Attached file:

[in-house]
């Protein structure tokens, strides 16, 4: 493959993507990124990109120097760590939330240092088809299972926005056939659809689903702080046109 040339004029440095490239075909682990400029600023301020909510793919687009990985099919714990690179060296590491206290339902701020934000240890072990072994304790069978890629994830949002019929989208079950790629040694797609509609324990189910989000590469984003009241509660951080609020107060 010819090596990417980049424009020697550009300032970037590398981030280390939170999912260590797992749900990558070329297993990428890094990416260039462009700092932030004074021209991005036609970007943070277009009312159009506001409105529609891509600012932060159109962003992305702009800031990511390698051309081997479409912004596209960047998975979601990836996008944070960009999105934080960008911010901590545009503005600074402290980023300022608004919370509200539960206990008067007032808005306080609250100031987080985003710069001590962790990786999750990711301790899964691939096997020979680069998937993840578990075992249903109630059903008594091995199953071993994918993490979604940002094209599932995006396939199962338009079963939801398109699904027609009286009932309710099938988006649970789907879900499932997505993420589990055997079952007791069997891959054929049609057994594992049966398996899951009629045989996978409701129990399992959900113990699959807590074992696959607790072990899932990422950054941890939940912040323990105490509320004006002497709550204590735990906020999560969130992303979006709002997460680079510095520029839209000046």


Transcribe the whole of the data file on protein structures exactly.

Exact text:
[in-house]
């Protein structure tokens, strides 16, 4: 493959993507990124990109120097760590939330240092088809299972926005056939659809689903702080046109 040339004029440095490239075909682990400029600023301020909510793919687009990985099919714990690179060296590491206290339902701020934000240890072990072994304790069978890629994830949002019929989208079950790629040694797609509609324990189910989000590469984003009241509660951080609020107060 010819090596990417980049424009020697550009300032970037590398981030280390939170999912260590797992749900990558070329297993990428890094990416260039462009700092932030004074021209991005036609970007943070277009009312159009506001409105529609891509600012932060159109962003992305702009800031990511390698051309081997479409912004596209960047998975979601990836996008944070960009999105934080960008911010901590545009503005600074402290980023300022608004919370509200539960206990008067007032808005306080609250100031987080985003710069001590962790990786999750990711301790899964691939096997020979680069998937993840578990075992249903109630059903008594091995199953071993994918993490979604940002094209599932995006396939199962338009079963939801398109699904027609009286009932309710099938988006649970789907879900499932997505993420589990055997079952007791069997891959054929049609057994594992049966398996899951009629045989996978409701129990399992959900113990699959807590074992696959607790072990899932990422950054941890939940912040323990105490509320004006002497709550204590735990906020999560969130992303979006709002997460680079510095520029839209000046």